Amazon sales velocity is the number and dollar amount of a seller’s transactions per month–in essence your rate of sales. Higher sales velocity will improve your product rankings which in turn will help you increase your Amazon sales again. This relationship is very rewarding for brands on Amazon.
Until it’s not. What happens when sales velocity slows? How do brands make up lost momentum? Brands are always searching for new ways to generate growth and profitability. Yet, several years of supply chain shakeups, material shortages, and labor scarcity have left you run down and still questioning the data. You can’t predict the unpredictable, so how do you optimize product availability and meet consumer demand?
With a heavy focus on profitability, Amazon is doing everything it can to conserve cash, at the expense of both 1P and 3P sellers. On the 1P side, brands are dealing with lower POs and declining support for Vendor Central data availability and inventory metrics. On the 3P side, brands are dealing with FBA limits that are increasing logistics and fulfillment costs. These added expenses combined with product availability issues result in one expensive hybrid channel strategy.
Brands can probably expect more Amazon data surprises this year after the overhaul of Retail Analytics in late 2022. Amazon dropped metrics under Traffic Diagnostics, Forecast and Inventory Planning, and Net PPM. This has made it difficult for brands to validate projections with product availability issues to solve.
Brands with a hybrid 1P and 3P strategy will experience lower POs and compete for FBA storage space. They will need to churn out quicker and smaller shipments to meet demand if sales remain steady. If they sell out too quickly, then lost sales from stockouts become painful missed opportunities.
In 2023, budgets have been scrutinized more astringently so optimizing sales will be critical for team members. Ecommerce operations need to execute root cause analysis quicker than before to maintain sales velocity. Teams often have to scramble to react to daily changes to listings on the marketplace which pulls their attention away from the bigger picture.
In a workforce that’s now dominantly remote, it’s more difficult to connect the dots across all the teams such as channel ops, paid media, customer service, logistics, and content marketing. Teams spend too much time, effort, and sparser budget on tactics that don’t move the needle.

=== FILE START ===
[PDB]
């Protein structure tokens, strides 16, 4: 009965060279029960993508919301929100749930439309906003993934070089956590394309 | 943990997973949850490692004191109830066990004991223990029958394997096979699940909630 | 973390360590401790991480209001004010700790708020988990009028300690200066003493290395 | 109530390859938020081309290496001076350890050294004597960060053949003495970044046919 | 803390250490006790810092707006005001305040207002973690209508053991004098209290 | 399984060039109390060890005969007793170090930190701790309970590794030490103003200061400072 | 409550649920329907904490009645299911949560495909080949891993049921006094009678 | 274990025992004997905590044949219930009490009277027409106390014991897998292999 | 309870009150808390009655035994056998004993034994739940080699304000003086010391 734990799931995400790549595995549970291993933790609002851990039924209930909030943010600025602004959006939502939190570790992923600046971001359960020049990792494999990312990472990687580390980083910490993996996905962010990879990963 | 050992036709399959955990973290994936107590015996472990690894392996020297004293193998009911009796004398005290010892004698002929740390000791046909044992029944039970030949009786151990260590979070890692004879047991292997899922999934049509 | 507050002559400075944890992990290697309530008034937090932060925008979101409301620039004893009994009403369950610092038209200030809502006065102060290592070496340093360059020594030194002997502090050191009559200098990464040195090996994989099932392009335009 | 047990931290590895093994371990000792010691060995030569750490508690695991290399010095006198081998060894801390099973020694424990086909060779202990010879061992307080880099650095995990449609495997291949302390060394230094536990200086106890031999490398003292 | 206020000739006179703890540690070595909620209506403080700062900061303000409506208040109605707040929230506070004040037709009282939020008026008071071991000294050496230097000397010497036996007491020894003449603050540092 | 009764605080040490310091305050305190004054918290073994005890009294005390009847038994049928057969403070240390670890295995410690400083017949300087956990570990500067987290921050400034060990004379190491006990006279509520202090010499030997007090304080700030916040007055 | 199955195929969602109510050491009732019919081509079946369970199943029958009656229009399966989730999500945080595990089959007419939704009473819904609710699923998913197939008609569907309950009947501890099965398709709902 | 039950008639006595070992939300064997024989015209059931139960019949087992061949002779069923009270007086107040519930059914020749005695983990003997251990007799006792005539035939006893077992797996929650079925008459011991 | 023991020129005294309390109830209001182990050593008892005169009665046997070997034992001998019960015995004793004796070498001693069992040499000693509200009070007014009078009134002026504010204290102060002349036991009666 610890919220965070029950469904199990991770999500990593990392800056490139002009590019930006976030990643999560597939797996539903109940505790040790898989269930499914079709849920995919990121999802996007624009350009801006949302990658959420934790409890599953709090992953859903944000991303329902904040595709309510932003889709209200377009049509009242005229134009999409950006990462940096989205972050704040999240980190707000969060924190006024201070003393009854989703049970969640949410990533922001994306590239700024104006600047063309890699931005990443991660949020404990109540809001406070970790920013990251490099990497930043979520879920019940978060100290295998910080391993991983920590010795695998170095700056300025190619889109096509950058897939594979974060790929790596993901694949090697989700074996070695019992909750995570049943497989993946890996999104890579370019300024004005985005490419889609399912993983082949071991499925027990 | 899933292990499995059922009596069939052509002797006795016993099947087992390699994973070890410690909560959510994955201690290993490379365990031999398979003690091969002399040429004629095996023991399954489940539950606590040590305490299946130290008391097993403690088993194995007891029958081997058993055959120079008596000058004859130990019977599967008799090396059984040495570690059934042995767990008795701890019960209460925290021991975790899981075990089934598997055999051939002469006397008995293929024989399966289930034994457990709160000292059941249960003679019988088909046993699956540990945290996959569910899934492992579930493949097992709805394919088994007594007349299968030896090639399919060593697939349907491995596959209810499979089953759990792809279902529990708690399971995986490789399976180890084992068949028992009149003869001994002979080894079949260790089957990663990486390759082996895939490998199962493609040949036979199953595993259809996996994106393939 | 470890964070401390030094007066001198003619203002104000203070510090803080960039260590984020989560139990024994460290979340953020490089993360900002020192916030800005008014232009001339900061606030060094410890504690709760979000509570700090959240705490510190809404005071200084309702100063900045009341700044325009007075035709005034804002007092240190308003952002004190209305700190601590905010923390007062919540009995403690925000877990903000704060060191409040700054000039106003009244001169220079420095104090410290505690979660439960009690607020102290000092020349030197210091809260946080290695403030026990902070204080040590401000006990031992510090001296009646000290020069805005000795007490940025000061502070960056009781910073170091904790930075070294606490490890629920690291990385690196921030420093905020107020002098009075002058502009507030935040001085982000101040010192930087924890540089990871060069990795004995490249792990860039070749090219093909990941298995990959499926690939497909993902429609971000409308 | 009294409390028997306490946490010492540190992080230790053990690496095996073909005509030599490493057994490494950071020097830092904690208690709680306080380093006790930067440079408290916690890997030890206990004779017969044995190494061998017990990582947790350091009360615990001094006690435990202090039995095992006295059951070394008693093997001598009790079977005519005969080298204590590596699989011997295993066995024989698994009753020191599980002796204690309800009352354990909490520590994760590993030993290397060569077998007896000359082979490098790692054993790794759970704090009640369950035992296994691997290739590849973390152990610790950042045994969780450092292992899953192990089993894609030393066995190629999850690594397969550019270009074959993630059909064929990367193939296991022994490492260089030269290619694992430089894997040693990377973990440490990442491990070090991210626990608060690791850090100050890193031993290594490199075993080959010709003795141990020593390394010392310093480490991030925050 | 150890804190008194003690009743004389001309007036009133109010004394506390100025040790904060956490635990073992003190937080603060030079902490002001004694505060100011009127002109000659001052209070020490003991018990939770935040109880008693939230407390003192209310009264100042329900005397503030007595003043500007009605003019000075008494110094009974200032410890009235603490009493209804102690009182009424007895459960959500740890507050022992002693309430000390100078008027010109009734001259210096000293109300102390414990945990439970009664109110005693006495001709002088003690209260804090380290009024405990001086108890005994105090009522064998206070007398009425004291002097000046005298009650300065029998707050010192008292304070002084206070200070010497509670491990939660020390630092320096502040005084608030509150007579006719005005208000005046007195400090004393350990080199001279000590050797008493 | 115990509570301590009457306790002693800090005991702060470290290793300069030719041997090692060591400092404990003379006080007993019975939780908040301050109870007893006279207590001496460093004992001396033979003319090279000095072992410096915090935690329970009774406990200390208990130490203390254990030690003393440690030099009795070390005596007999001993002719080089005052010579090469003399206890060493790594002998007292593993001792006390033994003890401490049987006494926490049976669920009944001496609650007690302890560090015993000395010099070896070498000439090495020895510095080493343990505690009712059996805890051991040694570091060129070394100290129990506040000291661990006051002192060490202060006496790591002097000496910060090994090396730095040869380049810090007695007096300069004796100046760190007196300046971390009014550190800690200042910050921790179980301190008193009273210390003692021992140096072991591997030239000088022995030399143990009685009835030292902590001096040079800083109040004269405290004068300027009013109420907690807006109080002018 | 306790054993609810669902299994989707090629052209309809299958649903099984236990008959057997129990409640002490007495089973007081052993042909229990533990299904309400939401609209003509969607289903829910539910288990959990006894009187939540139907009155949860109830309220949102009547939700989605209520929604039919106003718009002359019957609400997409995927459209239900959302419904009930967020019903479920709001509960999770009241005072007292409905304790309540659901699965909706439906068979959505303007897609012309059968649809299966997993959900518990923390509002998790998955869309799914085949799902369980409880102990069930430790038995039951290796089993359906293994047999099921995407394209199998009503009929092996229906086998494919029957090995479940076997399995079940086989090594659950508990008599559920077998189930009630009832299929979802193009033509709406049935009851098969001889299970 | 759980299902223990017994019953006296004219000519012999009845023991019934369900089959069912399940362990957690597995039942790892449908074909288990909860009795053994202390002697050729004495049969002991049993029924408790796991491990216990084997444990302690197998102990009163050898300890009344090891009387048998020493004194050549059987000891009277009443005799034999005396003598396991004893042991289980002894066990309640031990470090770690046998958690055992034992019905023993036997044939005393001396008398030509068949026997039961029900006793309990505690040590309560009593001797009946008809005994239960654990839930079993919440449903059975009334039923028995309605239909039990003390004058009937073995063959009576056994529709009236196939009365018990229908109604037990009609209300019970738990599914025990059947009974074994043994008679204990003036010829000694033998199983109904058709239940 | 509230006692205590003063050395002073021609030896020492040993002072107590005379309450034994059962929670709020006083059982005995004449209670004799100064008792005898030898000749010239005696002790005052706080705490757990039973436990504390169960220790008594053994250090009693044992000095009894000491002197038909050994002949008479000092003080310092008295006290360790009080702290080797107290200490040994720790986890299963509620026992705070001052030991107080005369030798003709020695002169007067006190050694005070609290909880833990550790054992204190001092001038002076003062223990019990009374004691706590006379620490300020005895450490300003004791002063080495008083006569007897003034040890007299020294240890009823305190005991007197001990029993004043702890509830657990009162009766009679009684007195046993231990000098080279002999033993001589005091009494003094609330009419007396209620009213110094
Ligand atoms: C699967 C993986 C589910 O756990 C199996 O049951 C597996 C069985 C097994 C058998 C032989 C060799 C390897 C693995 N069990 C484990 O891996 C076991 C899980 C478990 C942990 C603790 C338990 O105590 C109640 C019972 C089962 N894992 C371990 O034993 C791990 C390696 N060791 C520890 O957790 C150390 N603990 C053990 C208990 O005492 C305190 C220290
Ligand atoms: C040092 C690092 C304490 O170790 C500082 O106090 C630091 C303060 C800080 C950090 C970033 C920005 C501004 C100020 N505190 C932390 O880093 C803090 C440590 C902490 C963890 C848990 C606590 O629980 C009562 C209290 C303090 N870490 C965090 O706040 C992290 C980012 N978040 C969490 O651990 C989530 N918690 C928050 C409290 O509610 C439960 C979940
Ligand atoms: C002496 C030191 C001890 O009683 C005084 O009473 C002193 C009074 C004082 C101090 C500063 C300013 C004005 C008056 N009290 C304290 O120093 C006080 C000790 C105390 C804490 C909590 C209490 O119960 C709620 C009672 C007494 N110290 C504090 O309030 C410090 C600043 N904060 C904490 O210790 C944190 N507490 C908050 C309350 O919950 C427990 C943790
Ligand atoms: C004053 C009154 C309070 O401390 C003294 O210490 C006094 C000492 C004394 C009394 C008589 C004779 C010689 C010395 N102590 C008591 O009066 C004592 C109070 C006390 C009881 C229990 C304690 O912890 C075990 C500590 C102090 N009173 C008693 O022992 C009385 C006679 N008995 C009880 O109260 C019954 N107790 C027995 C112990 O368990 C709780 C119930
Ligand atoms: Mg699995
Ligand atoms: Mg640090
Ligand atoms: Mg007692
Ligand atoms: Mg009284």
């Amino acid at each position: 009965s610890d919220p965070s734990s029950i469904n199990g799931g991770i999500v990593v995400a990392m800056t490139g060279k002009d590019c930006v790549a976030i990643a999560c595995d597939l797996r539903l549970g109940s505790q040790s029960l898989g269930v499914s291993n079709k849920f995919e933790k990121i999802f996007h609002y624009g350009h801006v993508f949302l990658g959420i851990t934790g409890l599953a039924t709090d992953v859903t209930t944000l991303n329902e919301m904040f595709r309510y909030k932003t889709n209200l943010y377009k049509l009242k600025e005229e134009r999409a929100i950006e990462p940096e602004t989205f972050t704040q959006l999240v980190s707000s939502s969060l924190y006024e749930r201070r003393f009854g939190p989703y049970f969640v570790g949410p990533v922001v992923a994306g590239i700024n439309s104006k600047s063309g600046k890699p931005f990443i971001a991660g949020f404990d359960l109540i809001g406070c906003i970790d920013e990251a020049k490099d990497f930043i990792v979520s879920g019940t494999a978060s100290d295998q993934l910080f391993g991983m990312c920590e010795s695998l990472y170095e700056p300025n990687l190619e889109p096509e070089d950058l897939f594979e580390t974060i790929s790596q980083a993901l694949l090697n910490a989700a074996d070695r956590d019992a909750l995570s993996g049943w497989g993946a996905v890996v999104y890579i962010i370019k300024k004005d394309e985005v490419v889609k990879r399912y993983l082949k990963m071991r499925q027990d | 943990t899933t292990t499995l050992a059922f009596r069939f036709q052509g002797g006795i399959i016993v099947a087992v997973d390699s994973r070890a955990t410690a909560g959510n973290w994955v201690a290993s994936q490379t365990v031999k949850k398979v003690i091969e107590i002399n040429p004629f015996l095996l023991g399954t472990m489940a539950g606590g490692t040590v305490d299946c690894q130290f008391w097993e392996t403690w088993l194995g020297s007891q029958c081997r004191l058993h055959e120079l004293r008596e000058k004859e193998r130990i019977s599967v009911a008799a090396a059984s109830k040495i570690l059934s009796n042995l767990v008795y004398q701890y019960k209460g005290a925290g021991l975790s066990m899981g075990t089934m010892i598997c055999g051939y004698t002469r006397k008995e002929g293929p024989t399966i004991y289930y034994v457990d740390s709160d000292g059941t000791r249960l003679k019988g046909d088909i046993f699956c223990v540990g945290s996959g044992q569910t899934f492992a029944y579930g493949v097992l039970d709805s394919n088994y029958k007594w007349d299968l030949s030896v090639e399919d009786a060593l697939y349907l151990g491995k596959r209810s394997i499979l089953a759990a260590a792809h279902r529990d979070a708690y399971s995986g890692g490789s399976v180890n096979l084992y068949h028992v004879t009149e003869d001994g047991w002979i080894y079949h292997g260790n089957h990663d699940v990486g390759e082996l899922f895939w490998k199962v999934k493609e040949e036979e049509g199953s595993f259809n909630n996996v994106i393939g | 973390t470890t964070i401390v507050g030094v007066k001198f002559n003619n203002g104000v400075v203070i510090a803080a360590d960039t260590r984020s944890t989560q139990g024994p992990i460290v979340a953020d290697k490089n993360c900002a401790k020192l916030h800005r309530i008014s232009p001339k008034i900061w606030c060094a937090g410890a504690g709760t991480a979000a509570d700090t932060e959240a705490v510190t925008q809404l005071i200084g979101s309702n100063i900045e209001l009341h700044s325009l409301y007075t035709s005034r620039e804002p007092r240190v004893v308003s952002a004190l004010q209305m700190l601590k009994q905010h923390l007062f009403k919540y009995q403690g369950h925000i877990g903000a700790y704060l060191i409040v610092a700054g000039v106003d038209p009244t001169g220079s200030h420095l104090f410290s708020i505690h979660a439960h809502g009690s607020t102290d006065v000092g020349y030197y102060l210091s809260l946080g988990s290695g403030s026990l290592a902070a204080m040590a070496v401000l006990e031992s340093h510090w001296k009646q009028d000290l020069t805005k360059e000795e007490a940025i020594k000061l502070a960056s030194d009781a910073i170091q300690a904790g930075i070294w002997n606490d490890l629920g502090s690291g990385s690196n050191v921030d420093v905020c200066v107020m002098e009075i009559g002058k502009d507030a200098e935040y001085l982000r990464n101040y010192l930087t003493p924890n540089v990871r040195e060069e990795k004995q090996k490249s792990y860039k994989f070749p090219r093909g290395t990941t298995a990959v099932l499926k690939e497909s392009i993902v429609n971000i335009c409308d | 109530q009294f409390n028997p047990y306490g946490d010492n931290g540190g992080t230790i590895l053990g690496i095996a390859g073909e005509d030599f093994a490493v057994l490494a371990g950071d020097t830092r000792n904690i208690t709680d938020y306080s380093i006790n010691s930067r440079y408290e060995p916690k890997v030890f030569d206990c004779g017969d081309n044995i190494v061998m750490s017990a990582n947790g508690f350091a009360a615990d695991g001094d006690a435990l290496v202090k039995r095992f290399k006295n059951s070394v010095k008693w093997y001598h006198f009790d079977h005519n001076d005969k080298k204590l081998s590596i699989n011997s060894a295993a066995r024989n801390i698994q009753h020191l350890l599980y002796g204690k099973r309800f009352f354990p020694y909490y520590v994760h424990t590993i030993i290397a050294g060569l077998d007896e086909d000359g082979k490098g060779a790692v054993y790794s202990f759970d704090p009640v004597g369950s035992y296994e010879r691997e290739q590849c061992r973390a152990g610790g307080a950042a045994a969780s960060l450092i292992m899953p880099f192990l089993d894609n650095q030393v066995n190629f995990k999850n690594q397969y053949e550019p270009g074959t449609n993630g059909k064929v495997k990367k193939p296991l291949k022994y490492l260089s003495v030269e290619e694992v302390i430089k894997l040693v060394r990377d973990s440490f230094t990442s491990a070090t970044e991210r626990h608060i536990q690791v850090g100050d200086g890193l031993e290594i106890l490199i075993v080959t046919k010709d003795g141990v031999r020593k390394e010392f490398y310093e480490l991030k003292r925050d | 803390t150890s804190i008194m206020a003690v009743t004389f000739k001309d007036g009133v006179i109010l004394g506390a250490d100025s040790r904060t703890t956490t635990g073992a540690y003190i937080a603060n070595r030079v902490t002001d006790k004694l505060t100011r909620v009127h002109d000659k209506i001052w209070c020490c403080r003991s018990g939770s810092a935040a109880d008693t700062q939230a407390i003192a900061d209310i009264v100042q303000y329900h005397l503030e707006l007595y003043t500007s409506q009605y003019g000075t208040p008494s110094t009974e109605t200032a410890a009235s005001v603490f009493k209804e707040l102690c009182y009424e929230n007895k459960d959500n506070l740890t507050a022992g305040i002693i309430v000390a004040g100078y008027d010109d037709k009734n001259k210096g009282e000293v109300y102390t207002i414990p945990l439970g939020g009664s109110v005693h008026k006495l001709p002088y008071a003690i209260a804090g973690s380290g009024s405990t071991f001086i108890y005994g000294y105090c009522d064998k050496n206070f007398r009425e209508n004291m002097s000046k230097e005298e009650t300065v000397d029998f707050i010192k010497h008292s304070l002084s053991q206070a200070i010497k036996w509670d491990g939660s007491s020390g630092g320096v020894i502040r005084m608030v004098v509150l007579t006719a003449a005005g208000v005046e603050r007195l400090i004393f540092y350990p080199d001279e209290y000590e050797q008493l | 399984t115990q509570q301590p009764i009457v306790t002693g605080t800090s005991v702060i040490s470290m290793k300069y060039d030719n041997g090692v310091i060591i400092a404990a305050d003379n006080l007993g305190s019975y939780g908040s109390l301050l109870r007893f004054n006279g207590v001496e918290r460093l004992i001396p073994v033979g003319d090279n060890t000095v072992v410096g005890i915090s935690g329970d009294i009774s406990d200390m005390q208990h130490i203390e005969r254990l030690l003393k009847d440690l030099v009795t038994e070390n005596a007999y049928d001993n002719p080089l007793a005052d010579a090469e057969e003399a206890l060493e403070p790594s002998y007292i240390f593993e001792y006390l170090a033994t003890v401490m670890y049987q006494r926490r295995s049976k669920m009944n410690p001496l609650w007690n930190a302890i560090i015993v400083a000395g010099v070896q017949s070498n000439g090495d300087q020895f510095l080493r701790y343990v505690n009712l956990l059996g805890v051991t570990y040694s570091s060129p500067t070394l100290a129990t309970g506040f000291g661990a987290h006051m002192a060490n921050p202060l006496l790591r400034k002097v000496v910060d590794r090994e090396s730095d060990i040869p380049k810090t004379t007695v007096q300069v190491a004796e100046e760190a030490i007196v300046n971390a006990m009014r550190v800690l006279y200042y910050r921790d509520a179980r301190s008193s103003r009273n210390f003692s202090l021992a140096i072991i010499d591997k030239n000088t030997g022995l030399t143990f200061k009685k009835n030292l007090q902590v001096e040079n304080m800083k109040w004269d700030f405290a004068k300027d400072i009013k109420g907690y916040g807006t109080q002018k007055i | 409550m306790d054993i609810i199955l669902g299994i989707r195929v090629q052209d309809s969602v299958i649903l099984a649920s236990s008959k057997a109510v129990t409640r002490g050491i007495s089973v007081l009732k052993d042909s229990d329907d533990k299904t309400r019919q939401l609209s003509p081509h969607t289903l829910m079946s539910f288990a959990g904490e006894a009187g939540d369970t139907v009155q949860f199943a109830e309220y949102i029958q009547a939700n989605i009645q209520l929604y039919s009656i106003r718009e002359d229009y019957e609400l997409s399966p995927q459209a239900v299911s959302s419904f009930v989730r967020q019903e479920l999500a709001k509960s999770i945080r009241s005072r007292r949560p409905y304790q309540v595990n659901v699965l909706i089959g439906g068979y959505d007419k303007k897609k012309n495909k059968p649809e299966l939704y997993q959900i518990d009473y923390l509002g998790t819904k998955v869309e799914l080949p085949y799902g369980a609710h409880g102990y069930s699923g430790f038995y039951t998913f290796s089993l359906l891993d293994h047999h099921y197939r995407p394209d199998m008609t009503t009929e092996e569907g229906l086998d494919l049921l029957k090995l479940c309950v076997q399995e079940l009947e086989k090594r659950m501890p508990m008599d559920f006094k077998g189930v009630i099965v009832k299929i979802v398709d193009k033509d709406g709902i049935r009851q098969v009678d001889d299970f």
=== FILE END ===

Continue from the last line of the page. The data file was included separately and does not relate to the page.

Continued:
Without good data to identify factors behind your sales velocity, there is high risk of wasted ad spend when sponsored campaigns miss the mark. Ecommerce teams often need to look at performance reporting from several angles including brand, category, or product lifecycle. This type of sales analysis requires spending countless hours combining Amazon reports which may not supplement the metrics and history required to make better ecommerce decisions.
No matter the quantity of your assortment, it’s nearly impossible to manually analyze all the datapoints through siloed spreadsheets. You need to connect the dots across all core KPIs to align your decision making. We look at sales data as a decomposition into the following (3) pillars of performance:
Next, look at variances across periods such as YoY, T4 average, and WoW. Consider changes in the relevant metric under each of the (3) pillars, such as drops Ad Spend under the Traffic Variance.
Looking at ecommerce performance by brand or category is a starting point, but we wholly believe that the key to analyzing Amazon profitability is best approached by considering overall sales as an equation.
The i2o Ecommerce Sales Equation (ESE) Navigator uses an effective and efficient methodology that helps you maximize ordered revenue because it segments sales into the key pillars of performance:
The ESE Navigator groups products by performance to initiate your focus on the biggest contributors to Amazon sales velocity, positive and negative. Calculate gains & losses in actual dollars by product, so you can prioritize what makes the highest impact on ordered revenue.
The ESE Navigator is an automated methodology that works for both Amazon 1P and 3P. It allows you to make better ecommerce decisions using actionable Amazon data. It is flexible enough to combine or separate for 1P vs. 3P, and sort reporting by brand, category, lifecycle stage, or even ASIN level.
The ESE Navigator connects the dots across ecommerce sales metrics with proprietary methods of Amazon data analysis that allow you to:
The ESE Navigator is such a versatile tool and serves the account manager all the way up to VP of Sales. It is powerful enough to take variances and boil them down to single issues which can help groups of products. It begins at the lowest level of ASIN and goes all the way up to category, brand, or the entire business.
How does it work?
The ESE Navigator doesn’t try to boil the ocean and makes it easier for you to act on sales insights. Most BI tools are limited in what they can do and ultimately fracture your attention. They only tell you whether sales have increased or decreased and combine this into one lump, unusable sum. This limits your capability to truly analyze variances across periods, and the variances can point to positive or negative changes to your sales.
By applying automated approaches based on clustering and machine learning, the ESE methodology groups products based on similar factors which account for the biggest week to week or year over year changes.
The ESE Navigator is a dynamic solution with methodology based on Data Science and Machine Learning. Rather than regurgitating a bunch of datapoints or sharing high level sales trends without explanations, the ESE insights are far more usable and help to align teams on the same set of facts.